Friday, October 22, 2010

The Twenty-Fourth Carnival of Nuclear Energy: The Economics of Energy.

The 24th Carnival of Nuclear Energy

The latest Carnival of Nuclear Energy is up at Idaho Samizdat. Dan Yurman puts together a terrific compendium of posts, many of which deal with the economics of energy. Some of the links include:

Solar Versus Nuclear: This fall, a Vermont Law School adjunct professor Mark Cooper wrote a widely-ballyhooed study "showing" that solar is less expensive than nuclear. Mr. Cooper holds a Ph.D. in sociology. You might remember that study. It's the one the New York Times wrote about...and then had to apologize for the imbalance and mistakes in their article. The New York Times explained what it should have done to review the study, but that was not equivalent to a real review.

Today's Carnival links to Solar Cheaper than Nuclear, Think Again! in MasterResource, a free-market energy blog. This post does a masterful job of deconstructing the shoddy arguments made by Mr. Cooper. There were several major errors, such as forgetting about the subsidies when talking about solar economics, taking Cooper's own original flawed paper as an authoritative reference, and so forth. Worth reading for anyone interested in energy economics.

Obama Versus Nuclear? Yes, President Obama supports nuclear energy, but Charles Barton of Nuclear Green gives him an F for energy policy, while Jim Hopf at ANS Nuclear Cafe hits the exclusion of nuclear from Renewable Energy Standards. Some improvement required, Mr. Obama. Let's see a better report card in a few months.

Gas Versus Nuclear: The Carnival linked to my recent post on the Conservation Law Foundation and its mutual support of Natural Gas Plants. I also highly recommend Rod Adams post on natural gas and nuclear at Calvert Cliffs, in Rod's home state of Maryland. As Rod points out:
Once they begin to run, the ongoing cost of fuel and operators (for a nuclear plant) is quite low compared to other alternatives. Each new 1600 MWe EPR displaces a need to burn about 300 million cubic feet of natural gas each day. At today's "cheap" natural gas prices, that amount of gas would cost $1.2 million per day, but once gas prices return to the levels that existed in 2008, that amount of gas will cost almost $5 million per day. In comparison, the nuclear fuel for an EPR costs about $190,000 per day. Power companies can lock in nuclear fuel prices for many years into the future if desired.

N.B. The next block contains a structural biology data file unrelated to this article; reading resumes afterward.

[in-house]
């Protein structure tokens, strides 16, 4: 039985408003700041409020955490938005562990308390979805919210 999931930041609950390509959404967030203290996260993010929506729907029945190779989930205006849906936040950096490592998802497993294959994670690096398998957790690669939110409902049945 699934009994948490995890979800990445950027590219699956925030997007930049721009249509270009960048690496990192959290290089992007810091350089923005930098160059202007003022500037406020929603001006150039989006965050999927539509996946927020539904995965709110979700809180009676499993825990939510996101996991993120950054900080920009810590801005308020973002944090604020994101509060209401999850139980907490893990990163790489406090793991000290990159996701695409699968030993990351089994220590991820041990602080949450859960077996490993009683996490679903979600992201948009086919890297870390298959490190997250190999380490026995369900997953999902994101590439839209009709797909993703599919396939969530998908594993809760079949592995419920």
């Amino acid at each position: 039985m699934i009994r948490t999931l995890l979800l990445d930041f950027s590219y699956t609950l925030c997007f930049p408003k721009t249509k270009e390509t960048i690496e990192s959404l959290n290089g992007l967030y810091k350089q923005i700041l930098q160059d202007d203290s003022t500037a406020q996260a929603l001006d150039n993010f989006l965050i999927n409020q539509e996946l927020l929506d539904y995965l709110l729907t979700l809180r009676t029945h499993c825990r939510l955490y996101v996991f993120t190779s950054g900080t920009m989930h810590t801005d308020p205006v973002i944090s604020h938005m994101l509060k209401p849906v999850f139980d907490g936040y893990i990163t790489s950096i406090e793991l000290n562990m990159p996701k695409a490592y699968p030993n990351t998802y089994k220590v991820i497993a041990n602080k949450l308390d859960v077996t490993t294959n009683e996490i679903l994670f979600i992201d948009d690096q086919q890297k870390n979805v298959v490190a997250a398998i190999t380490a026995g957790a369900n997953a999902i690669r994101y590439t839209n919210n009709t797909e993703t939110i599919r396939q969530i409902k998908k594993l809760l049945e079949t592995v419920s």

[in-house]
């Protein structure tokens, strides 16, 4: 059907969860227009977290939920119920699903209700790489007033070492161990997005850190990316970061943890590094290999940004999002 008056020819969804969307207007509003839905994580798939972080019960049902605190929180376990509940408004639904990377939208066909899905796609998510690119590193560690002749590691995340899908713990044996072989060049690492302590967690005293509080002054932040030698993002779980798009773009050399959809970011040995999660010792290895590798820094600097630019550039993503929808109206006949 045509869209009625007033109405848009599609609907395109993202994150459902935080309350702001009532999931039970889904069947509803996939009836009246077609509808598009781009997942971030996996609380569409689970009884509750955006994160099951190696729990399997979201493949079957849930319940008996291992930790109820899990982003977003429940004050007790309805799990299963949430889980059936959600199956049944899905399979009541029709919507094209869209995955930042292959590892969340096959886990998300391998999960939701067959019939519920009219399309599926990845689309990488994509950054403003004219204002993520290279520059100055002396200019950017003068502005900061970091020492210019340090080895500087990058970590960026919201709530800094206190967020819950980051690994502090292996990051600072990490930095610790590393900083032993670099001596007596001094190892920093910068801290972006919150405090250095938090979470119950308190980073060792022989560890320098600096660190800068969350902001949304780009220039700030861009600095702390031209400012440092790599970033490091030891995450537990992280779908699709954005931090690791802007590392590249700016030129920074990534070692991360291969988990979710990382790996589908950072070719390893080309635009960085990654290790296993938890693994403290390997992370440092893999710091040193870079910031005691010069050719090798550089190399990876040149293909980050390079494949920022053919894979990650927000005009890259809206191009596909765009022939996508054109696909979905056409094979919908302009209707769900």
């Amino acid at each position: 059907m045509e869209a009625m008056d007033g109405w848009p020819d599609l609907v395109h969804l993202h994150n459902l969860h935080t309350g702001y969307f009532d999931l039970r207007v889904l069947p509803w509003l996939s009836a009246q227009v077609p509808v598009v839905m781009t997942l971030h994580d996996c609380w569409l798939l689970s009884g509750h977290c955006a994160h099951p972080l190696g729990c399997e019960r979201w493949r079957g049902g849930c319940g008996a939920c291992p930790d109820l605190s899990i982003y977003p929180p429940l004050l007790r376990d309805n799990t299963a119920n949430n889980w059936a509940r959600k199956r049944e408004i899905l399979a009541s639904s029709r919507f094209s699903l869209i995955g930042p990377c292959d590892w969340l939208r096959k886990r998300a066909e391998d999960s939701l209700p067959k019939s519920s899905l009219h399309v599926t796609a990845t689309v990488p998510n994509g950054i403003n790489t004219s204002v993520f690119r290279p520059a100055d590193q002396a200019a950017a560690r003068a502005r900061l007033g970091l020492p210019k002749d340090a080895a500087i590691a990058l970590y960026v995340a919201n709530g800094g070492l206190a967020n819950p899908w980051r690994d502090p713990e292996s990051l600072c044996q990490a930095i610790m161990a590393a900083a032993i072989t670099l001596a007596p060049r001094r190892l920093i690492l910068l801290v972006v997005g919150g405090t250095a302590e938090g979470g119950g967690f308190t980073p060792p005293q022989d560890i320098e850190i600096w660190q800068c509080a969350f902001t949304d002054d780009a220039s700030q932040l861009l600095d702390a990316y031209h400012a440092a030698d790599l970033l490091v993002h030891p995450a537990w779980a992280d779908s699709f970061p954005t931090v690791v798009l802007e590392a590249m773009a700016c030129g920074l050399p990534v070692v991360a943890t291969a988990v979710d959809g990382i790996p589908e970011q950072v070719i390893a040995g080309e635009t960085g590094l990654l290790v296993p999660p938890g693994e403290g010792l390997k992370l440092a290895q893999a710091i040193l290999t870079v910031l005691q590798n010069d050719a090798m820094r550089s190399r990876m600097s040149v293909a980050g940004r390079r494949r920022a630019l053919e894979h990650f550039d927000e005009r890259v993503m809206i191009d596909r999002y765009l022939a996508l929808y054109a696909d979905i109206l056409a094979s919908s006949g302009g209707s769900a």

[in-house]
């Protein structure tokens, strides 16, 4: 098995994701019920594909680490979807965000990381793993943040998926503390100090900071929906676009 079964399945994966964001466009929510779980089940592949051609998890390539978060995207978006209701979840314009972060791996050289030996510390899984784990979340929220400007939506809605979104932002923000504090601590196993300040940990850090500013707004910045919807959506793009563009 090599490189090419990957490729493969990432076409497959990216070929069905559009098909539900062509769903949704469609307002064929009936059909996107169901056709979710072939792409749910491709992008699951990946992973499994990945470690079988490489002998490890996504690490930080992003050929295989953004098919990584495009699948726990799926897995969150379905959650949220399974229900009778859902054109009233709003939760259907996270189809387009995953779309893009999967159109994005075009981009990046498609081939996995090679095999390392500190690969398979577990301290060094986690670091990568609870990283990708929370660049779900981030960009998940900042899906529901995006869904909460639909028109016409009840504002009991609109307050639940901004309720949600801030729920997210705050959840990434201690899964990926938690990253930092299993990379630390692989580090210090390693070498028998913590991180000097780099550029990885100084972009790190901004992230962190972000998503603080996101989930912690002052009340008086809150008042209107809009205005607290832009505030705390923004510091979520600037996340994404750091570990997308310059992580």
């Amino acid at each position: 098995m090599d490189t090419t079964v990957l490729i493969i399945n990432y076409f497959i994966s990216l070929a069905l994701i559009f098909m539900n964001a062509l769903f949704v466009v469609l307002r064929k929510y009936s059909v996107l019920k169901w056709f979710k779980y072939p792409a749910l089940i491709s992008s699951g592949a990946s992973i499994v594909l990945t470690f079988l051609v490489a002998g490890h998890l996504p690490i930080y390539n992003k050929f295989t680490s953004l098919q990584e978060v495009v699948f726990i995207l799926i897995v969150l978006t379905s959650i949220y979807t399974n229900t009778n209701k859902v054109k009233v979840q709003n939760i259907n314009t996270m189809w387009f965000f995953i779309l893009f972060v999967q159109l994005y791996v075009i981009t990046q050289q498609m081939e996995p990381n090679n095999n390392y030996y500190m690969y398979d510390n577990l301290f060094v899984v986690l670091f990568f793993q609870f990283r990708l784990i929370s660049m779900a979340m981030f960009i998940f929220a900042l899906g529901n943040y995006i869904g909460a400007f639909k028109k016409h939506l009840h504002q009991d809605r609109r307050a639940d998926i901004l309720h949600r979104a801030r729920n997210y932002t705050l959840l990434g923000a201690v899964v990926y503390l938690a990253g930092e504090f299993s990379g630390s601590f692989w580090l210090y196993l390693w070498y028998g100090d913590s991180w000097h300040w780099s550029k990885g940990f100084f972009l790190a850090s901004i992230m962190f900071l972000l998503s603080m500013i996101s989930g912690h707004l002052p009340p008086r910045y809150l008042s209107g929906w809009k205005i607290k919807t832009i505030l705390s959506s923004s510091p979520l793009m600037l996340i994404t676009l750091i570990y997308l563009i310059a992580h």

In other words, it's the same story in Maryland (Calvert Cliffs) as it is New Hampshire/Vermont (CLF Natural Gas plant versus Vermont Yankee). Don't be fooled. There's big money in being "non-nuclear." Gas money.

Irony Alert

Peter Shumlin's has made endless attacks on the "pollution" caused by Vermont Yankee. As I noted in earlier posts, he makes up his own facts, including saying there is strontium in his neighbor's wells (there isn't). He makes statements that the leaks at Vermont Yankee from the underground pipes will result in the biggest environmental disaster in the history of the state. I don't feel like repeating it all here. If you want to read this stuff, use the search box to search this blog for Peter Shumlin.

Irony Happens. Todd Bailey is a director of the League of Conservation Voters of Vermont, and an important person in the 527 organization Green Mountain Future, the "Attack Ad Company."

On the Vermont Tiger blog, Todd Bailey claims that Art Woolf misquoted Shumlin and took Shumlin's words out of context. Read Bailey's comments on Woolf's post at Vermont Tiger. Poor Mr. Shumlin. After repeating early and often that VY is the biggest environmental disaster in Vermont, Shumlin doesn't want to be quoted as having said that VY is the biggest environmental disaster in Vermont.

Todd Bailey may be great with attack ads, but he can't successfully defend Shumlin. Because really, there is no defense. Shumlin says what he says. People quote it. That's what happens.

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